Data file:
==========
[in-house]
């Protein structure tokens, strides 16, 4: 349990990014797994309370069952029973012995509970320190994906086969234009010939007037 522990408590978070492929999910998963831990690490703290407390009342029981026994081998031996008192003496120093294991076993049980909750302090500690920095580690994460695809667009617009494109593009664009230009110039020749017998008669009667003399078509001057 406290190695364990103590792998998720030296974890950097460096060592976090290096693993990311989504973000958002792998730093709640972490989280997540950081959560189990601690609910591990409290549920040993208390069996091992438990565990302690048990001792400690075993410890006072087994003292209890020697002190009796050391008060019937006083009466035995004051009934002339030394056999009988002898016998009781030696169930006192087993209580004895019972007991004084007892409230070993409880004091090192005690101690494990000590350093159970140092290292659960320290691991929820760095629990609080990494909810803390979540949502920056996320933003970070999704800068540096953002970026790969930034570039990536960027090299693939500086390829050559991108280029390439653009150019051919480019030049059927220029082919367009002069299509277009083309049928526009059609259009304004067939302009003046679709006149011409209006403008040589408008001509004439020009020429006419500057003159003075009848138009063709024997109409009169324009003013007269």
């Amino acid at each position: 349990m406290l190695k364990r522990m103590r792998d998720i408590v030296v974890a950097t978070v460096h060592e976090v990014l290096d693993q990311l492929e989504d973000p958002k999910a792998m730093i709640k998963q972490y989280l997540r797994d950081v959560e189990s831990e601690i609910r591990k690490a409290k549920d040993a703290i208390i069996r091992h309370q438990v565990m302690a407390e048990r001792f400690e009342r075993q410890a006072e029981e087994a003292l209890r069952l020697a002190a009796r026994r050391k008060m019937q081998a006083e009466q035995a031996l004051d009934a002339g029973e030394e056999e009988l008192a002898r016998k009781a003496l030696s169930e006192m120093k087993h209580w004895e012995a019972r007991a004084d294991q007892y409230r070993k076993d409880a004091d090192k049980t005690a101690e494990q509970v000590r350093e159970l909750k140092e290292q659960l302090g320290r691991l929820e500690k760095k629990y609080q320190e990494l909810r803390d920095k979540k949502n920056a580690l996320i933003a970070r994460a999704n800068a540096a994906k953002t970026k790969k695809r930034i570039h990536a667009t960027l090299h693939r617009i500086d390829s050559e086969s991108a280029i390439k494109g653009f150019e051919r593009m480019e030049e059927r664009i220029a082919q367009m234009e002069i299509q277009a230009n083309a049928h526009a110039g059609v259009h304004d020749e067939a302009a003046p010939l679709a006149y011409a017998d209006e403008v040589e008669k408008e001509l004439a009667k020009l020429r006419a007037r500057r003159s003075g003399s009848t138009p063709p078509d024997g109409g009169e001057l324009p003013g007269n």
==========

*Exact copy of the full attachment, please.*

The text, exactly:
[in-house]
């Protein structure tokens, strides 16, 4: 349990990014797994309370069952029973012995509970320190994906086969234009010939007037 522990408590978070492929999910998963831990690490703290407390009342029981026994081998031996008192003496120093294991076993049980909750302090500690920095580690994460695809667009617009494109593009664009230009110039020749017998008669009667003399078509001057 406290190695364990103590792998998720030296974890950097460096060592976090290096693993990311989504973000958002792998730093709640972490989280997540950081959560189990601690609910591990409290549920040993208390069996091992438990565990302690048990001792400690075993410890006072087994003292209890020697002190009796050391008060019937006083009466035995004051009934002339030394056999009988002898016998009781030696169930006192087993209580004895019972007991004084007892409230070993409880004091090192005690101690494990000590350093159970140092290292659960320290691991929820760095629990609080990494909810803390979540949502920056996320933003970070999704800068540096953002970026790969930034570039990536960027090299693939500086390829050559991108280029390439653009150019051919480019030049059927220029082919367009002069299509277009083309049928526009059609259009304004067939302009003046679709006149011409209006403008040589408008001509004439020009020429006419500057003159003075009848138009063709024997109409009169324009003013007269």
């Amino acid at each position: 349990m406290l190695k364990r522990m103590r792998d998720i408590v030296v974890a950097t978070v460096h060592e976090v990014l290096d693993q990311l492929e989504d973000p958002k999910a792998m730093i709640k998963q972490y989280l997540r797994d950081v959560e189990s831990e601690i609910r591990k690490a409290k549920d040993a703290i208390i069996r091992h309370q438990v565990m302690a407390e048990r001792f400690e009342r075993q410890a006072e029981e087994a003292l209890r069952l020697a002190a009796r026994r050391k008060m019937q081998a006083e009466q035995a031996l004051d009934a002339g029973e030394e056999e009988l008192a002898r016998k009781a003496l030696s169930e006192m120093k087993h209580w004895e012995a019972r007991a004084d294991q007892y409230r070993k076993d409880a004091d090192k049980t005690a101690e494990q509970v000590r350093e159970l909750k140092e290292q659960l302090g320290r691991l929820e500690k760095k629990y609080q320190e990494l909810r803390d920095k979540k949502n920056a580690l996320i933003a970070r994460a999704n800068a540096a994906k953002t970026k790969k695809r930034i570039h990536a667009t960027l090299h693939r617009i500086d390829s050559e086969s991108a280029i390439k494109g653009f150019e051919r593009m480019e030049e059927r664009i220029a082919q367009m234009e002069i299509q277009a230009n083309a049928h526009a110039g059609v259009h304004d020749e067939a302009a003046p010939l679709a006149y011409a017998d209006e403008v040589e008669k408008e001509l004439a009667k020009l020429r006419a007037r500057r003159s003075g003399s009848t138009p063709p078509d024997g109409g009169e001057l324009p003013g007269n």